By Stephen Young
By Stephen Young
By Stephen Young
By Jim Schutze
By Rachel Watts
By Lauren Drewes Daniels
After he sends his transaction into the ether, Whitlock can see exactly where his trade is ranked among all the others being offered. The exchanges' systems class the trades according to their price, size, and time of entry. Whitlock's buy order for a stock is completed when it is matched with someone looking to sell at the same price, and vice versa.
Theoretically, a day trader should be on the same playing field as Wall Street stock dealers. They have the access to the same information and the same instantaneous trades. Known as market makers on the NASDAQ and as specialists on the New York Stock Exchange, the Wall Streets dealers are brokerage houses and banks that have agreed to sell and buy a stock to make the market move in an orderly fashion. On the NASDAQ, there are an average of 11 dealers on any given stock. If there's a sell-off and no buyers appear, a dealer must step up. But most of the time dealers operate to their own accounts' advantage.
For the day trader, it's often a guessing game about what the dealer is going to do. Small investors can now see what previously had been the purview only of Wall Street dealers, but day traders do not have the stock inventory or financial resources to compete evenly with Wall Street investment banking firms.
After a day trader places an order, much can happen that remains out of his control. Heavy demand can force the bidding higher. The supply can be exhausted and the stock no longer available.
Then there are the computer glitches. One of Whitlock's fellow traders had his worst day -- losing $4,000 -- because a computer system went down and his trade didn't go through. Even veteran Evan Rogers cursed his monitor when it blacked out during trading last week. "Technology rules my life," he moaned.
Regardless of the potential pitfalls, for Whitlock the seduction of day trading is simple. It means the end of bosses and the possibility of buckets of cash.
In the past few years, Whitlock has done well enough in long-term investments to day trade for six months without turning a profit and still support his family. He hopes to break even for six months, trading small amounts, often not even trading at all, just tracking the market closely to see what would have happened had he made a transaction. After that he wants to make at least enough money to match what he brought home with his corporate job.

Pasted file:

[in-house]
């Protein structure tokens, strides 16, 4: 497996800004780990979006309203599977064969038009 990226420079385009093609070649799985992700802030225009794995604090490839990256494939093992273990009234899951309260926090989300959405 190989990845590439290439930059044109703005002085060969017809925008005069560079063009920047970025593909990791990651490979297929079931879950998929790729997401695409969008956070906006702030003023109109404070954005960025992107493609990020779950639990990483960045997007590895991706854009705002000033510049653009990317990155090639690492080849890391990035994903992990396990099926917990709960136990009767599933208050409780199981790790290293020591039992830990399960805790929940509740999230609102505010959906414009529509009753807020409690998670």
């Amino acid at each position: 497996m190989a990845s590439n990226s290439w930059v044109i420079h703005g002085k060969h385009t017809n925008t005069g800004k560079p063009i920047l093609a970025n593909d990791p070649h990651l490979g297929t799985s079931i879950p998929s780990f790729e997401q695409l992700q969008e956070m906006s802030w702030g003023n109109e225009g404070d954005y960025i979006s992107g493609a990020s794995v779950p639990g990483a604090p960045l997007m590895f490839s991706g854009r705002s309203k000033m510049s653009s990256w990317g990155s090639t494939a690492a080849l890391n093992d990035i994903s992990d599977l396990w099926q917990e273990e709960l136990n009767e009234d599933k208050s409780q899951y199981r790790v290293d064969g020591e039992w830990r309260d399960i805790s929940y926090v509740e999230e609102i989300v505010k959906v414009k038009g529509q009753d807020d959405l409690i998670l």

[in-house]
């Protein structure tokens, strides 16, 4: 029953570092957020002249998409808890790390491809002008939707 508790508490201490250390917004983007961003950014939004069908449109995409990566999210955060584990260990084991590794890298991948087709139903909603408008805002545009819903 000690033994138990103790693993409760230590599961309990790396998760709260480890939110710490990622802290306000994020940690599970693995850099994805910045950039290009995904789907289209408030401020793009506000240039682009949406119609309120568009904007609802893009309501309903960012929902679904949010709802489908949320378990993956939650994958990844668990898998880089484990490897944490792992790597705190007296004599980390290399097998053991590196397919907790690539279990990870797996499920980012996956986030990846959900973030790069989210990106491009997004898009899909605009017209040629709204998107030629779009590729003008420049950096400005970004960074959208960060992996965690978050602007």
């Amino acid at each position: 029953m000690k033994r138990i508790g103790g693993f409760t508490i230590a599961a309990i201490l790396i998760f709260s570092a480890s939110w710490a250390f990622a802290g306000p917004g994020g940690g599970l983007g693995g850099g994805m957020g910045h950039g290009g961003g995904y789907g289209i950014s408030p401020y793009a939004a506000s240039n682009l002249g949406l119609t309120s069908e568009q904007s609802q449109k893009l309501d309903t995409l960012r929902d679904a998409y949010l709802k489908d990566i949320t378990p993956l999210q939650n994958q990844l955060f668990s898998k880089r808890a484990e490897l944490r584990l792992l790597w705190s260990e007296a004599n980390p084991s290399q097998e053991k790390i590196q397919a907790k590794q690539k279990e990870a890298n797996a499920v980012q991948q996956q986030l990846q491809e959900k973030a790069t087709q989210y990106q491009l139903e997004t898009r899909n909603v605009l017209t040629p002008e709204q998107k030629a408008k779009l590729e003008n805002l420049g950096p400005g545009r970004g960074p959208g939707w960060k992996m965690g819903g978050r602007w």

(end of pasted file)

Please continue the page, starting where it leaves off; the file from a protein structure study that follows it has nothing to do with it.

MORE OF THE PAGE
"This is a much better job for me," Whitlock said not long after he had lost the $1,600. "It gives me freedom. I don't have to check in with a boss, but I don't have any overhead."
For starters, Whitlock appreciates the regular hours. The markets open at 8:30 a.m. Dallas time and close at 3 p.m. They are closed on most bank holidays.
Whitlock had never chosen a risky path before he started day trading. Born in France, he is the son of a career military officer who started his own real estate business when he retired from the service. When Whitlock graduated from the University of New Mexico with a degree in accounting and computer science 15 years ago, he moved to Dallas to work for Ericsson, a Stockholm-based wireless telecommunications company with offices in North Texas. Whitlock moved to Nortel two years ago. "Bad group, bad boss," Whitlock says succinctly when asked why he left.
As he grew frustrated at work, Whitlock started plotting an escape. The plan calls for him to execute about two trades a day, based mostly on his knowledge of the high-tech industry as well as online briefing services, and make between $500 and $800 a day in profits. With that kind of money, he believes, he can more than make up for his lost Nortel salary and live a less stressful life.
Whitlock says he views his possible losses in this first six months of trading as tuition while he learns the game. He will quit, he says, if he loses half of the $40,000 he started with or if he hasn't started making money by six months. "I hope that doesn't happen," he says.
So far, with six weeks of trading behind him, Whitlock says he has lost about $11,000. Does his wife, who relies on his income, know? "She doesn't know how much. She knows I'm not very happy," Whitlock says. A moment later, he adds, "She's not worried. She knows I'm very disciplined in everything I do."
His decision to day trade surprised friends and family. His teenage daughter learned about her father's idea shortly after the Atlanta incident splashed across the front pages.
"'Oh no, Daddy,'" he recalls her saying. "'You are not going to be one of those crazy day traders.'"
Another member of his family, however, surprised him. Two weeks after Whitlock took the course offered by 1 800DAYTRADE.COM, he arrived one morning to find his younger brother Mitch in the trading room. "Next thing I know, he was sitting right next to me," Carlton recalls with a shudder. Although Carlton, the oldest of four boys, professes to love his baby brother, he worries that he may lose sight of his business plan with the emotional tugs from his nearby sibling.